Next, the Court holds that the General Court erred in law in considering that the restrictive measures at issue did not directly affect the legal situation of Venezuela. In that regard, it notes that the restrictive measures at issue were adopted against Venezuela. Prohibiting EU operators from carrying out certain transactions amounted to prohibiting Venezuela from carrying out those transactions with those operators. Furthermore, since the entry into force of Regulation 2017/2063 had the effect of immediately and automatically applying the prohibitions laid down in Articles 2, 3, 6 and 7 thereof, those prohibitions prevented Venezuela from obtaining numerous goods and services. The Court concludes from this that those provisions directly affect the legal situation of that State. It considers, in that regard, that it is not necessary to draw a distinction according to whether the commercial transactions of that State constitute acts carried out in a private capacity (iure gestionis) or acts carried out in the exercise of State sovereignty (iure imperii). Similarly, it notes that the fact that the restrictive measures at issue do not constitute an absolute obstacle preventing Venezuela from procuring the goods and services in question is irrelevant in that respect.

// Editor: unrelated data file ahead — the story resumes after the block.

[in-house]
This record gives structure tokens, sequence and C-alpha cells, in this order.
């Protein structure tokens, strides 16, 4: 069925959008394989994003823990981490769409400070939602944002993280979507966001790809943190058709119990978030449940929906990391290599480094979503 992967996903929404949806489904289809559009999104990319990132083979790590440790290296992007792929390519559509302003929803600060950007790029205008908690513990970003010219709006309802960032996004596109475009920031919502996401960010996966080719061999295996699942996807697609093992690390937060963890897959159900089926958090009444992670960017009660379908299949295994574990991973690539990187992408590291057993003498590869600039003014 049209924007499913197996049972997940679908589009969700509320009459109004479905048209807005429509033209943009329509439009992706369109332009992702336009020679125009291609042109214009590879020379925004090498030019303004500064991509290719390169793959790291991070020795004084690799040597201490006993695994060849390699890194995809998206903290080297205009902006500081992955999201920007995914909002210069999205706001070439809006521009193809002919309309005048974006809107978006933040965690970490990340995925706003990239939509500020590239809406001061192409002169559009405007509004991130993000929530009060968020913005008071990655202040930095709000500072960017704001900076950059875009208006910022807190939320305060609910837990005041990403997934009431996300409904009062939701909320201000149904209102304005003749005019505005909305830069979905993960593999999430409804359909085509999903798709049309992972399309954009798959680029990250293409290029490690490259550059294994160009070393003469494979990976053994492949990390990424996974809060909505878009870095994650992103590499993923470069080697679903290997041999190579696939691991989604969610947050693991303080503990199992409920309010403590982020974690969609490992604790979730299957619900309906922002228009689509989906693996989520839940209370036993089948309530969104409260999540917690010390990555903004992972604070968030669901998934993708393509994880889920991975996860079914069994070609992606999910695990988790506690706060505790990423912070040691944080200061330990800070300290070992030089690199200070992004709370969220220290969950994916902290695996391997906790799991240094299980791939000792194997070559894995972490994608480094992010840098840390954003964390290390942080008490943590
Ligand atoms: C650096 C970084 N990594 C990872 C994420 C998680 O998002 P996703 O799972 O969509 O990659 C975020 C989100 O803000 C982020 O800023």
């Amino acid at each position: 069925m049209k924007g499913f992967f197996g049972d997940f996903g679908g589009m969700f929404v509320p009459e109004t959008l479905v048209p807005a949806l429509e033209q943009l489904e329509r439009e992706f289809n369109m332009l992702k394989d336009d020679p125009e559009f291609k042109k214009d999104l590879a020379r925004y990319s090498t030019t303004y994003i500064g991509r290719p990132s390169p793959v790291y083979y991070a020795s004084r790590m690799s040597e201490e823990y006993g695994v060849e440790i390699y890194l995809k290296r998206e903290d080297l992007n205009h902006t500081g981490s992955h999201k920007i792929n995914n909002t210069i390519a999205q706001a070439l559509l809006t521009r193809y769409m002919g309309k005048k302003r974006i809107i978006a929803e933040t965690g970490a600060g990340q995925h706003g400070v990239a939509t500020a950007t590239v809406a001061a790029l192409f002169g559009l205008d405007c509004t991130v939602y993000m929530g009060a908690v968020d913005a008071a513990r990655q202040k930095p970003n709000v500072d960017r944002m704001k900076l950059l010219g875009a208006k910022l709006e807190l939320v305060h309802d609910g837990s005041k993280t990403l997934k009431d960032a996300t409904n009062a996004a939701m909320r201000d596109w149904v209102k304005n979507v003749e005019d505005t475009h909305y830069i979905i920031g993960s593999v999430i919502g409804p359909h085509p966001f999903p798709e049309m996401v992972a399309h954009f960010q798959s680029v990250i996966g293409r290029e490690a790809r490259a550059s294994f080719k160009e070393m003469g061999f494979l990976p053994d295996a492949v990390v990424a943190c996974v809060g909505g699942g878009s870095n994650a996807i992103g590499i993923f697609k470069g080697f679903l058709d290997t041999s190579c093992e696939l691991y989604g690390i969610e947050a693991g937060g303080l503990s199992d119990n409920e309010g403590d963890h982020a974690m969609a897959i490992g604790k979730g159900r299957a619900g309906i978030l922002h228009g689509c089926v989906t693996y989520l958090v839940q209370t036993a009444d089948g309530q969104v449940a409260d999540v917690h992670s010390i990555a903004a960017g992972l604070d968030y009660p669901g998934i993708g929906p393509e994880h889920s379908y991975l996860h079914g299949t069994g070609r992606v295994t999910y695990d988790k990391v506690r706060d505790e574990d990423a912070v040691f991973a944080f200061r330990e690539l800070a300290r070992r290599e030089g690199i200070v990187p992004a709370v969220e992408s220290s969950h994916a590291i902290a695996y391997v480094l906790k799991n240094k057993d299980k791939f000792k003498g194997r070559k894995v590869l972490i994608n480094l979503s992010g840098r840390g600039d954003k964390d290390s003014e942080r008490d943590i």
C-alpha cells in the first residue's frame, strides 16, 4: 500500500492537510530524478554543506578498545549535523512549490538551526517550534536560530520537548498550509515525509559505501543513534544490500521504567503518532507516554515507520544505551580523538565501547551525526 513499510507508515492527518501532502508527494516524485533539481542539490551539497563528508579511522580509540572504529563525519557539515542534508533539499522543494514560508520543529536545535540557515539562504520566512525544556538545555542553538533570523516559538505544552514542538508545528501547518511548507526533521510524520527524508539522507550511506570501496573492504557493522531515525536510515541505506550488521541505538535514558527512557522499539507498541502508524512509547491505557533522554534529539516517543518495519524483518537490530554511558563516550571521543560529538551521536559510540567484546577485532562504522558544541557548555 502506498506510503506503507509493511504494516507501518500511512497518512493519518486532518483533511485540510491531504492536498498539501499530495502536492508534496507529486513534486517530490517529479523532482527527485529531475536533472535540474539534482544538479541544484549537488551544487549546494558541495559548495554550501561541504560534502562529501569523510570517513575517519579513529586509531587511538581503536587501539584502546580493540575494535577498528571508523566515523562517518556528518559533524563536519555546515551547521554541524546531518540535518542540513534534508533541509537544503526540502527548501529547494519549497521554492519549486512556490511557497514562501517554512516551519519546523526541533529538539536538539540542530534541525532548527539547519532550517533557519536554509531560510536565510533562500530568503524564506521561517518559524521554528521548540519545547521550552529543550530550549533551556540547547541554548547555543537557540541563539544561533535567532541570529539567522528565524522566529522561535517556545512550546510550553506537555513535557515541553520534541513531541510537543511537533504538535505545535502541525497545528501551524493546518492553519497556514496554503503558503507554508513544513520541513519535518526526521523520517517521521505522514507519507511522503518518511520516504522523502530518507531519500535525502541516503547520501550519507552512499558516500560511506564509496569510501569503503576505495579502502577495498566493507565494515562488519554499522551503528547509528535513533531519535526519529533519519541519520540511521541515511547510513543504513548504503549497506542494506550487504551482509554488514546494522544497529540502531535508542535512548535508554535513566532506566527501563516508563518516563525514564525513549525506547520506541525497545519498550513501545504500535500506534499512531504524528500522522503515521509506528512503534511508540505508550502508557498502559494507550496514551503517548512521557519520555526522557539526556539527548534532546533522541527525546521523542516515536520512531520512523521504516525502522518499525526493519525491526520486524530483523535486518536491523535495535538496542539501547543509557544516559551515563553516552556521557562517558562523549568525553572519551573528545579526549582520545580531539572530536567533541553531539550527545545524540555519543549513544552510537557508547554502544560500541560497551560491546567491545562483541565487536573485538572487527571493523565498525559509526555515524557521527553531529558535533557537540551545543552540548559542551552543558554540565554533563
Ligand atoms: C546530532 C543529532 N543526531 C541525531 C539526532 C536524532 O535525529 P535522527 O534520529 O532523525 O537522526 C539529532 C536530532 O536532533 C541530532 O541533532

Subsequently, the Court of Justice gives final judgment on the other grounds of inadmissibility initially raised by the Council before the General Court. As regards the ground alleging that Venezuela has no interest in bringing proceedings, the Court considers that, since the prohibitions laid down in Articles 2, 3, 6 and 7 of Regulation 2017/2063 are liable to harm the interests, in particular the economic interests, of Venezuela, their annulment is, by itself, capable of procuring an advantage for it. As regards the ground that Venezuela is not directly concerned by the contested provisions, the Court considers that the prohibitions laid down by the articles of Regulation 2017/2063 at issue apply without leaving any discretion to the addressees responsible for implementing them and without requiring the adoption of implementing measures. Since it had already found that those provisions affect the legal situation of Venezuela, the Court rejects that ground.